Durante a pesquisa sobre design brasileiro que comecei com a minha tese de mestrado conheci vários designers que, em todo o país, têm trabalhado em projectos de “design com comunidades”. Com equipas, filosofias, abordagens e taxas de sucesso muito diversas – de que já abordei em palestras e neste artigo para a revista Projeto Design –, estes projectos têm mostrado ser uma componente importante da prática do design no Brasil do século XXI. A Gente Transforma é o mais ambicioso e potencialmente influente destes projectos. Continue reading A Gente Transforma
De que forma é que a prática, a cobertura jornalística, a curadoria e a crítica académica do design brasileiro estão a misturar origem com identidade, oportunidade social com oportunismo de design, ’gambiarra‘ com inovação frugal, realidade com estereótipo? É sobre isto que falarei dia 15 de Novembro de 2011 na Fundação Calouste Gulbenkian, como participante do próximo Observatório da África e América Latina do Próximo Futuro.
O Brasil é hoje mais do que uma nação tropical de praia, samba e futebol. É uma superpotência do século 21. Está por isso na hora de o mundo, ou pelo menos o mundo do design, prestar a devida atenção ao design brasileiro. Mas também está na hora de os designers brasileiros tratarem o seu povo, um de seus principais valores, com o respeito que ele merece. Continue reading O fator favela
A few days before I arrived in Rio, Zoë Melo, who since we met in New York in 2009 became a good friend and one of my project’s “godmothers”, suggested I should meet the guys from Fibra Design Sustentável. I did, if only had a chance to talk with one of them, Bruno Temer. I immediately knew they were something else; we had lunch on one of the very last days of my 1-month research trip – by then I had met and interviewed a ton of people and was starting to get an idea of what I was interested in finding out more about Brazilian product and furniture design, but nothing prepared me for the frankness, fairness and ambition both Bruno and his other partners have shared with me over transatlantic email and skype conversations. Continue reading A Material World
The image above is the first slide of my latest talk on Brazilian design, which I delivered on April 7th in Salamanca, Spain. It reads: “Fruit hats or frugal innovation? The contemporary challenges of Brazilian design.” In the last six months I’ve had the pleasure of speaking about my findings and reflections on Brazilian design in four cities and rather different contexts. Continue reading Speaking about Brazilian design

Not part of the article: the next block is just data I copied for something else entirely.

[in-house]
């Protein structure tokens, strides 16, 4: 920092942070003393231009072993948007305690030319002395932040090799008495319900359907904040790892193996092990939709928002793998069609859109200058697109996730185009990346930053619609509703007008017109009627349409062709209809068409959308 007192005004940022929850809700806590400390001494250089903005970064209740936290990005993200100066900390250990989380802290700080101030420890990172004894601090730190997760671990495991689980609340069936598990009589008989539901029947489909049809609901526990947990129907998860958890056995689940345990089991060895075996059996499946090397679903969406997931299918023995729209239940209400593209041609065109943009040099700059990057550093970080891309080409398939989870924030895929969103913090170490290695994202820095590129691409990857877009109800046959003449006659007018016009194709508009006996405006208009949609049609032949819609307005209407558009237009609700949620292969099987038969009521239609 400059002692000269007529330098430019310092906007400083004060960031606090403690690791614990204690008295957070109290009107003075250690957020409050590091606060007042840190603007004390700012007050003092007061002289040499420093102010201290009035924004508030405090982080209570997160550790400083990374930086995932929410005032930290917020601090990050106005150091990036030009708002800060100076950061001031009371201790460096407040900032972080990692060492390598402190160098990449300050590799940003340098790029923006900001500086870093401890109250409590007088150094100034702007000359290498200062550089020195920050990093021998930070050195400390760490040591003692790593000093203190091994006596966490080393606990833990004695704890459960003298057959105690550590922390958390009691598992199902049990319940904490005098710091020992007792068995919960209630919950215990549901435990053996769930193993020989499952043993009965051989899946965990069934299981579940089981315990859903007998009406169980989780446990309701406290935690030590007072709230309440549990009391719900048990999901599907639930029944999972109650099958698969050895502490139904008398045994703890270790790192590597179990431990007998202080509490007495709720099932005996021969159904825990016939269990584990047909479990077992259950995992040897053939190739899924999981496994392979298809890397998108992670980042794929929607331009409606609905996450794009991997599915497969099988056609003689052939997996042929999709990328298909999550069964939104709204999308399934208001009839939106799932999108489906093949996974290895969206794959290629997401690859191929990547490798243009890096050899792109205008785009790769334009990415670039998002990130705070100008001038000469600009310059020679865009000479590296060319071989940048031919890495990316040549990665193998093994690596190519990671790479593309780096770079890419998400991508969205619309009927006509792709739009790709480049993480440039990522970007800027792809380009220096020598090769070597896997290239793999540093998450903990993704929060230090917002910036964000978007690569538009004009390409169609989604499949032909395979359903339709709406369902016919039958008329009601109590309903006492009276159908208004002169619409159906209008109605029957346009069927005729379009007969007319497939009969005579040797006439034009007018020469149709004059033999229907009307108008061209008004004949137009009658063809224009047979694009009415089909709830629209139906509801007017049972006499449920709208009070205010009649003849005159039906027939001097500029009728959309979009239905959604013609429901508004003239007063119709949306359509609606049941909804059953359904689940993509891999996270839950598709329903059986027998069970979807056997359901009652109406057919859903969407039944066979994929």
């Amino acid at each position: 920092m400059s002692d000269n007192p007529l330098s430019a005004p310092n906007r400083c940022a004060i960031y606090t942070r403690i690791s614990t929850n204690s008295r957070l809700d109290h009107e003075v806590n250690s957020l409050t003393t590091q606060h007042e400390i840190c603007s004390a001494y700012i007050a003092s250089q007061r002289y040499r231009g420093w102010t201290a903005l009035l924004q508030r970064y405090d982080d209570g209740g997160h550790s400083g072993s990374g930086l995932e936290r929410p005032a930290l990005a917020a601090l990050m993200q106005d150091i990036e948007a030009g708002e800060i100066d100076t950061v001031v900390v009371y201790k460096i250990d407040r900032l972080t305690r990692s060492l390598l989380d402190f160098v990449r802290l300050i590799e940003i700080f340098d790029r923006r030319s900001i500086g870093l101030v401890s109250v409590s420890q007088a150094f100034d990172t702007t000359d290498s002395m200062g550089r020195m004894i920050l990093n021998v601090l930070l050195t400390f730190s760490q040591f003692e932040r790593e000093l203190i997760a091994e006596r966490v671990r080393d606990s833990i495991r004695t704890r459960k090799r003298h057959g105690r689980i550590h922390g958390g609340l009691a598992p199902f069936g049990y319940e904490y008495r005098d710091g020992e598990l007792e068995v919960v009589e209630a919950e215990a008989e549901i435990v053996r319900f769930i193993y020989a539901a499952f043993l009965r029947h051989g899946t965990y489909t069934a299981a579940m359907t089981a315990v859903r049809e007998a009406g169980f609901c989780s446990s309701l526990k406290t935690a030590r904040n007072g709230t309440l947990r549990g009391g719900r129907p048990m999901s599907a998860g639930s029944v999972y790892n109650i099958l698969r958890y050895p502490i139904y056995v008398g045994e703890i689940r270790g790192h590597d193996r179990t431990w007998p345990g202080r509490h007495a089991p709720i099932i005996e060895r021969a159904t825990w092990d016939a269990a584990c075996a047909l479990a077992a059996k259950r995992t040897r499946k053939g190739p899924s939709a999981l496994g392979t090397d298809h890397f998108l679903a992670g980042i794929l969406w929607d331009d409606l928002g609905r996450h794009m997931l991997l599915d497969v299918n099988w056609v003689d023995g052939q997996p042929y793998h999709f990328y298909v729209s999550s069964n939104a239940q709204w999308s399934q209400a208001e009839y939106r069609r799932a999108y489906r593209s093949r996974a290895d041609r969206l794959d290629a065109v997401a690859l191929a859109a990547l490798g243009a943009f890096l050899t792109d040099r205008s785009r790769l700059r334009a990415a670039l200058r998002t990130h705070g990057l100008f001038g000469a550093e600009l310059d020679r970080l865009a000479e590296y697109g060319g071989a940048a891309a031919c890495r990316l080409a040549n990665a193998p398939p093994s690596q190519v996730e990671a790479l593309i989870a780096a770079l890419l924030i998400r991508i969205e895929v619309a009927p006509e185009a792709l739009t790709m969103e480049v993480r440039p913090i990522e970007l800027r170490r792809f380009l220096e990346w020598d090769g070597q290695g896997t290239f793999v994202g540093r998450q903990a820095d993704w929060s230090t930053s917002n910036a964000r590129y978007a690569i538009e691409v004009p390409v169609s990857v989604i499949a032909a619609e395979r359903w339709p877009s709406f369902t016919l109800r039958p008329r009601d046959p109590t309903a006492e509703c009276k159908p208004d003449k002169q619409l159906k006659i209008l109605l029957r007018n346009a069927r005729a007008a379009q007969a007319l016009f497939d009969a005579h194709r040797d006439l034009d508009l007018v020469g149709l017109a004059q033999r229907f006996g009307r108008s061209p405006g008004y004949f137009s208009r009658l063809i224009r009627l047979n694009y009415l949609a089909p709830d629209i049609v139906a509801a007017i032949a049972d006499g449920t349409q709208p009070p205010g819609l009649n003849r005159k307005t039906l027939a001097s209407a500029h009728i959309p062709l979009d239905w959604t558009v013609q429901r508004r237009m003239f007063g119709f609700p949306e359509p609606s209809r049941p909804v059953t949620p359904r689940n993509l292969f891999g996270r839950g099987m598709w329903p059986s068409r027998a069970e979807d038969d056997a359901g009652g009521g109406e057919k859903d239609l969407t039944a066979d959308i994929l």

On our last morning in Montreal, Becky Quintal and I paid a short visit to the Canadian Center for Architecture bookstore just before heading to the airport. Even though we spent a whole week inside CCA’s building, we left a visit to what is one of the best architecture bookstores anywhere to the very last minute – on purpose, as we could only afford so many impulse purchases. I came in allowing myself to leave only with a few postcards, but couldn’t resist picking up Richard J. Williams’ Brazil: Modern Architectures in History. If only all impulse purchases were this gratifying. Continue reading Brazil: Modern Architectures in History
On April 30th, graduates of the MFA Design Criticism inaugural class presented their thesis projects at Crossing the Line: the 2010 D-Crit Conference. I was the third to present, and in 9 minutes I talked about my research, findings and future ideas about Brazilian product and furniture design and social change. Continue reading Alvorada in 9 Minutes
During my first week in São Paulo last July, I couldn’t help but notice how so many residential buildings in São Paulo had their names set in the same typeface. I found it really intriguing, and it also reminded me of a blogpost architecture critic and D-crit teacher Alexandra Langehad written a few days earlier about house numbers in her Brooklyn neighborhood. Continue reading House Type